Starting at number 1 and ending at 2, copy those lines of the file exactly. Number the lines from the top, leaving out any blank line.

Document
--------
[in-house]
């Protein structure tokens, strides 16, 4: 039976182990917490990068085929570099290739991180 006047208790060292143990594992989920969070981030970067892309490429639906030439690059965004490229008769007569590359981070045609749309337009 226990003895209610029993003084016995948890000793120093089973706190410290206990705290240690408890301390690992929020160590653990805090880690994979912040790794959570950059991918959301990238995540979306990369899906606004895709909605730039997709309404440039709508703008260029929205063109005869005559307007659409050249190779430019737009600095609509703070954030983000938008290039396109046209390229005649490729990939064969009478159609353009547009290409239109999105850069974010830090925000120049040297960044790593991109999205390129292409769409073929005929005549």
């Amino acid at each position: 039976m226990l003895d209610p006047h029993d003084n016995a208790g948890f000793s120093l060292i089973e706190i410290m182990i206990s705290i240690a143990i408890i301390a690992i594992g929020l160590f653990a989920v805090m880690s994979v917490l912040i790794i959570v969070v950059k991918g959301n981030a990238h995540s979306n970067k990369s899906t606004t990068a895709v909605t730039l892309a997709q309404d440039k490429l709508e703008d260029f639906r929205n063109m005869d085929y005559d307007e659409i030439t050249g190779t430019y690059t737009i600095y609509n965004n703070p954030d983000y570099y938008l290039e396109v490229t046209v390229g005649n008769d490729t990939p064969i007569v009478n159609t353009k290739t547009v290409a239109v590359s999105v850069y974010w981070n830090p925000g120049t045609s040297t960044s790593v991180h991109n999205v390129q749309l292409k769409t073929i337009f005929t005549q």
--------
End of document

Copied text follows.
[in-house]
């Protein structure tokens, strides 16, 4: 039976182990917490990068085929570099290739991180 006047208790060292143990594992989920969070981030970067892309490429639906030439690059965004490229008769007569590359981070045609749309337009 226990003895209610029993003084016995948890000793120093089973706190410290206990705290240690408890301390690992929020160590653990805090880690994979912040790794959570950059991918959301990238995540979306990369899906606004895709909605730039997709309404440039709508703008260029929205063109005869005559307007659409050249190779430019737009600095609509703070954030983000938008290039396109046209390229005649490729990939064969009478159609353009547009290409239109999105850069974010830090925000120049040297960044790593991109999205390129292409769409073929005929005549």